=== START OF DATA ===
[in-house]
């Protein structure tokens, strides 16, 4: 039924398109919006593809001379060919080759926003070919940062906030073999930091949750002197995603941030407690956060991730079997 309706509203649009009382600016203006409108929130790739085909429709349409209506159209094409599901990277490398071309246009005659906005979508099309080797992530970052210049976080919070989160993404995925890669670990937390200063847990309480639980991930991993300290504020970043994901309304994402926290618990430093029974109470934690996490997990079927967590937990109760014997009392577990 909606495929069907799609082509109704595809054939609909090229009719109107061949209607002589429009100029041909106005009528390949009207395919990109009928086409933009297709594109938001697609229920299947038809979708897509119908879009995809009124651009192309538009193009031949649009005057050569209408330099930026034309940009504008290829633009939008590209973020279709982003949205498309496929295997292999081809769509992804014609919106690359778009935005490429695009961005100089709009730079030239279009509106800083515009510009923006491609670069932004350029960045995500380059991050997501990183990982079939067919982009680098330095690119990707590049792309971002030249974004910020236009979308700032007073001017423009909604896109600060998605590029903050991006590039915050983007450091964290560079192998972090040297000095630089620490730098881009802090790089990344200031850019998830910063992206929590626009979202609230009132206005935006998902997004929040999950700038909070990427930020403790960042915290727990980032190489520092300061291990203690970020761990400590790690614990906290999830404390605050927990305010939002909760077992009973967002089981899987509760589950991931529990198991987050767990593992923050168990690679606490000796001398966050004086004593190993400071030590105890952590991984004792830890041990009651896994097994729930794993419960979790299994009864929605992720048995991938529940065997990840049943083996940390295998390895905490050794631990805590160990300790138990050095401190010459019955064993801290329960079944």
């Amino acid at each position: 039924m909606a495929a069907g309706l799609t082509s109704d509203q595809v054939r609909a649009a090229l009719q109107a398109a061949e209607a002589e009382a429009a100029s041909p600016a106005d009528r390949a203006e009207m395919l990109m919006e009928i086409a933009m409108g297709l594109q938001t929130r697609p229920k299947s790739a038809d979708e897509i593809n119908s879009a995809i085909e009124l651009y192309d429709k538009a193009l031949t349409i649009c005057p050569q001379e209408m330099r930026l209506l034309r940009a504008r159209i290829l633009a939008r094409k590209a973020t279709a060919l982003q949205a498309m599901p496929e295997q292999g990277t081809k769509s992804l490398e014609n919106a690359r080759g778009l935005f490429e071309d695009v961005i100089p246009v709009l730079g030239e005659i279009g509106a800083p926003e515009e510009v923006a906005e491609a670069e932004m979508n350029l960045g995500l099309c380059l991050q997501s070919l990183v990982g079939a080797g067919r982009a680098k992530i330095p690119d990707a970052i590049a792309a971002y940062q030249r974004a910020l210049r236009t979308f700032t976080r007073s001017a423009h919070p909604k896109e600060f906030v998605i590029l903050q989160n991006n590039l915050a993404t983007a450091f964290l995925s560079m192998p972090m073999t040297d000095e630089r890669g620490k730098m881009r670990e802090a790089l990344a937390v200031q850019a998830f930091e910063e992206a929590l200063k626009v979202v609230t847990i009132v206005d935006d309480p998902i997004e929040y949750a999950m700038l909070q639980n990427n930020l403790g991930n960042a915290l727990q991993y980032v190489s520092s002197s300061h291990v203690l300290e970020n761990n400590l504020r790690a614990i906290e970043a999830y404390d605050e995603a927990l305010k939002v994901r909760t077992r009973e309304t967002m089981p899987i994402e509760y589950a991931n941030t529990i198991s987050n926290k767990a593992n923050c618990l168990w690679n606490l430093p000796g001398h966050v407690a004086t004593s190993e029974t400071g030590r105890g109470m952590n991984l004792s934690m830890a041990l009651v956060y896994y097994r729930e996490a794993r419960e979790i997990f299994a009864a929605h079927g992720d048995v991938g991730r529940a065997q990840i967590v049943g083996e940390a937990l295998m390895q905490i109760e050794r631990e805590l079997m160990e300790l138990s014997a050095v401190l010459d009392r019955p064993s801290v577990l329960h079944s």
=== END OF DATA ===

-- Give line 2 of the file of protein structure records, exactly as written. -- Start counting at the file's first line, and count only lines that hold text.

């Protein structure tokens, strides 16, 4: 039924398109919006593809001379060919080759926003070919940062906030073999930091949750002197995603941030407690956060991730079997 309706509203649009009382600016203006409108929130790739085909429709349409209506159209094409599901990277490398071309246009005659906005979508099309080797992530970052210049976080919070989160993404995925890669670990937390200063847990309480639980991930991993300290504020970043994901309304994402926290618990430093029974109470934690996490997990079927967590937990109760014997009392577990 909606495929069907799609082509109704595809054939609909090229009719109107061949209607002589429009100029041909106005009528390949009207395919990109009928086409933009297709594109938001697609229920299947038809979708897509119908879009995809009124651009192309538009193009031949649009005057050569209408330099930026034309940009504008290829633009939008590209973020279709982003949205498309496929295997292999081809769509992804014609919106690359778009935005490429695009961005100089709009730079030239279009509106800083515009510009923006491609670069932004350029960045995500380059991050997501990183990982079939067919982009680098330095690119990707590049792309971002030249974004910020236009979308700032007073001017423009909604896109600060998605590029903050991006590039915050983007450091964290560079192998972090040297000095630089620490730098881009802090790089990344200031850019998830910063992206929590626009979202609230009132206005935006998902997004929040999950700038909070990427930020403790960042915290727990980032190489520092300061291990203690970020761990400590790690614990906290999830404390605050927990305010939002909760077992009973967002089981899987509760589950991931529990198991987050767990593992923050168990690679606490000796001398966050004086004593190993400071030590105890952590991984004792830890041990009651896994097994729930794993419960979790299994009864929605992720048995991938529940065997990840049943083996940390295998390895905490050794631990805590160990300790138990050095401190010459019955064993801290329960079944």